Poor Flash, it just can't catch a break. LoveFilm is the latest to eject Adobe's once-mighty streaming wrapper in favour of Microsoft's also-ran Silverlight, after pressure from paranoid Hollywood bent LoveFilm over a barrel.
In a blog post, LoveFilm said:
"We’ve been asked to make this change by the Studios who provide us with the films in the first place, because they’re insisting – understandably – that we use robust security to protect their films from piracy, and they see the Silverlight software as more secure than Flash.
Simply put: without meeting their requirements, we’d suddenly have next-to-no films to stream online."
Now the use of Silverlight might not make that much of a difference to Intel-Mac or Windows users -- it's just another bloody plug-in that you have to install -- but Silverlight leaves Linux and PowerPC-Mac users hung out to dry. HTML5 was considered, but the lack of secure DRM solutions meant Silverlight was basically the only option to appease the insecure studios.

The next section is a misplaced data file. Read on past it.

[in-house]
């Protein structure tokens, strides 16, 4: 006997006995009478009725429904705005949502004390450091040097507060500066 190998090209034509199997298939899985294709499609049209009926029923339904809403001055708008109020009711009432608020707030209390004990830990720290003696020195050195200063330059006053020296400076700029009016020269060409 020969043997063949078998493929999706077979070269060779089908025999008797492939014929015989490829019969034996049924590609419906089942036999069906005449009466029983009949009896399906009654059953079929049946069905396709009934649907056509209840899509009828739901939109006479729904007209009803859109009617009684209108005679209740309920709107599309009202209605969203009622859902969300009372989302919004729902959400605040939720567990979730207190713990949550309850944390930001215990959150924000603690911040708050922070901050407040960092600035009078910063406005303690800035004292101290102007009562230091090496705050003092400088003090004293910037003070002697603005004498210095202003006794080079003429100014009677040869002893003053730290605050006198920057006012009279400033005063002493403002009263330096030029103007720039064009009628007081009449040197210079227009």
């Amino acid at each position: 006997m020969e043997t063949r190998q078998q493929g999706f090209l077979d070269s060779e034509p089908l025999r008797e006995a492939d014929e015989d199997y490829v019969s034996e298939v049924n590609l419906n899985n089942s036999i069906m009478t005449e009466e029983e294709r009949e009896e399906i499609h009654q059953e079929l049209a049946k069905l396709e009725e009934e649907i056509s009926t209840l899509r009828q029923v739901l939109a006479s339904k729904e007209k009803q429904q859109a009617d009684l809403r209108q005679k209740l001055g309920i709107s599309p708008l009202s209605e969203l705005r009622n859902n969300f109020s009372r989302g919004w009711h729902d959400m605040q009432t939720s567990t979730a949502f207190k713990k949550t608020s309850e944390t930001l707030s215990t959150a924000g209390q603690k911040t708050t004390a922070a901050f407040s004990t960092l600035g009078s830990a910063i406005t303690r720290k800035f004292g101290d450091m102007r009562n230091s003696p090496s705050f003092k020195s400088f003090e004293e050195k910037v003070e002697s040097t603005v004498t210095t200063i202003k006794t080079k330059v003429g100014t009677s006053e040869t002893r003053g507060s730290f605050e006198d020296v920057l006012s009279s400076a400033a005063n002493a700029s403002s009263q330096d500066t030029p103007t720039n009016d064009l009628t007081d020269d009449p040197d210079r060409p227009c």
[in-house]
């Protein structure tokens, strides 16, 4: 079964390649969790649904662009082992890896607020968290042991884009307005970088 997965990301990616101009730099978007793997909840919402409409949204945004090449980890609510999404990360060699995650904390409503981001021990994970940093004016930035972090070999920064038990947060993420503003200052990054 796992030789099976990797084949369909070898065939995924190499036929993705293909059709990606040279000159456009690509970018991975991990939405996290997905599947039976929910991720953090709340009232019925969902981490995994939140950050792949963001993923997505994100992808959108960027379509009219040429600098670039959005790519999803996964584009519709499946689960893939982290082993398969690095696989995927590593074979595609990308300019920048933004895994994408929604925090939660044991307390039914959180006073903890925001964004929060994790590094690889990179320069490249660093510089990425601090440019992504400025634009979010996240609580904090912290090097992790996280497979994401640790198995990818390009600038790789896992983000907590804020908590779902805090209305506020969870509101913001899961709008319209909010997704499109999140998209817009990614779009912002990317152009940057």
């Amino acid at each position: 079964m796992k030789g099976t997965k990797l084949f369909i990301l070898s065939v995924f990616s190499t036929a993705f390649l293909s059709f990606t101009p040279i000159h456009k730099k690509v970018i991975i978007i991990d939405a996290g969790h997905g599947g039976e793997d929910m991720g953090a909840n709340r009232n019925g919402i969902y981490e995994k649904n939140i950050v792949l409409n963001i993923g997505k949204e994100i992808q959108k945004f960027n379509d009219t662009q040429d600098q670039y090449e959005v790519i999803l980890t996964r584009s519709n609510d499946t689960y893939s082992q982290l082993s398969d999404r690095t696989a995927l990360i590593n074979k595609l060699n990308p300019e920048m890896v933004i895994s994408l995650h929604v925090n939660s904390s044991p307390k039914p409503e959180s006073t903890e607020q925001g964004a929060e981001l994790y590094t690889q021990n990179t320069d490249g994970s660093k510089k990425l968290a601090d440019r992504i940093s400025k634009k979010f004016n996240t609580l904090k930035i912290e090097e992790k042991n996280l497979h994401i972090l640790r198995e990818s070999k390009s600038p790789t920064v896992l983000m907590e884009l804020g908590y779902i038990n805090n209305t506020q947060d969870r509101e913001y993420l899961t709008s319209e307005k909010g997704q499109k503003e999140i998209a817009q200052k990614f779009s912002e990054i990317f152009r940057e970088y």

Both Flash and Silverlight will run alongside each other for LoveFilm's computer-based movie streaming, but Flash will have the rug pulled out from under it in the first week of 2012. Occupy Flash will be happy no doubt, and while I'm no advocate of Flash, Silverlight's still a bit crap. It's a shame there's no robust copyright protection available within HTML5 to sate the money-grubbing studios. [LoveFilm via The Register]